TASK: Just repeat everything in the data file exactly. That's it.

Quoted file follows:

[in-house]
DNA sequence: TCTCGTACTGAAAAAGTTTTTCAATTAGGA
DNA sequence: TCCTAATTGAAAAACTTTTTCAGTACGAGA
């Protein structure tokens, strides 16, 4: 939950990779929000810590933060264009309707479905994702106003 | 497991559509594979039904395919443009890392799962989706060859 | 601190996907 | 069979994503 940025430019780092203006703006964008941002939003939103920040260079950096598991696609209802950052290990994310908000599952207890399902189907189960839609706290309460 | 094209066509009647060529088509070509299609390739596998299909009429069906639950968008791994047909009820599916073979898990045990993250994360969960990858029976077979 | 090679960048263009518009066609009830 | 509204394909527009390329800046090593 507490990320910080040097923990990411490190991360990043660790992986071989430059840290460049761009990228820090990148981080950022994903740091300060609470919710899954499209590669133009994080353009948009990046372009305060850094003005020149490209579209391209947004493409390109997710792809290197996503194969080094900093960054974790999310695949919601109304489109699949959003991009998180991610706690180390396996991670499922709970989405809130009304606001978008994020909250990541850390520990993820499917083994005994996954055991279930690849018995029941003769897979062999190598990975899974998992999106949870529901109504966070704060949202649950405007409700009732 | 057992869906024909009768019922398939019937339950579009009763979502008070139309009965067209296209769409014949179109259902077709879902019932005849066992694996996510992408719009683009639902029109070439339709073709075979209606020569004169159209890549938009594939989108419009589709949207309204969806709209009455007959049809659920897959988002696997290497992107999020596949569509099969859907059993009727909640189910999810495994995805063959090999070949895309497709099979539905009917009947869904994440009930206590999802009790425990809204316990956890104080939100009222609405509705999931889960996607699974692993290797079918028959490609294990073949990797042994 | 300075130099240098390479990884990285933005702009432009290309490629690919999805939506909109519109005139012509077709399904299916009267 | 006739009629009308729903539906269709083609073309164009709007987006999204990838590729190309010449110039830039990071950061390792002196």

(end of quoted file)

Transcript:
[in-house]
DNA sequence: TCTCGTACTGAAAAAGTTTTTCAATTAGGA
DNA sequence: TCCTAATTGAAAAACTTTTTCAGTACGAGA
């Protein structure tokens, strides 16, 4: 939950990779929000810590933060264009309707479905994702106003 | 497991559509594979039904395919443009890392799962989706060859 | 601190996907 | 069979994503 940025430019780092203006703006964008941002939003939103920040260079950096598991696609209802950052290990994310908000599952207890399902189907189960839609706290309460 | 094209066509009647060529088509070509299609390739596998299909009429069906639950968008791994047909009820599916073979898990045990993250994360969960990858029976077979 | 090679960048263009518009066609009830 | 509204394909527009390329800046090593 507490990320910080040097923990990411490190991360990043660790992986071989430059840290460049761009990228820090990148981080950022994903740091300060609470919710899954499209590669133009994080353009948009990046372009305060850094003005020149490209579209391209947004493409390109997710792809290197996503194969080094900093960054974790999310695949919601109304489109699949959003991009998180991610706690180390396996991670499922709970989405809130009304606001978008994020909250990541850390520990993820499917083994005994996954055991279930690849018995029941003769897979062999190598990975899974998992999106949870529901109504966070704060949202649950405007409700009732 | 057992869906024909009768019922398939019937339950579009009763979502008070139309009965067209296209769409014949179109259902077709879902019932005849066992694996996510992408719009683009639902029109070439339709073709075979209606020569004169159209890549938009594939989108419009589709949207309204969806709209009455007959049809659920897959988002696997290497992107999020596949569509099969859907059993009727909640189910999810495994995805063959090999070949895309497709099979539905009917009947869904994440009930206590999802009790425990809204316990956890104080939100009222609405509705999931889960996607699974692993290797079918028959490609294990073949990797042994 | 300075130099240098390479990884990285933005702009432009290309490629690919999805939506909109519109005139012509077709399904299916009267 | 006739009629009308729903539906269709083609073309164009709007987006999204990838590729190309010449110039830039990071950061390792002196």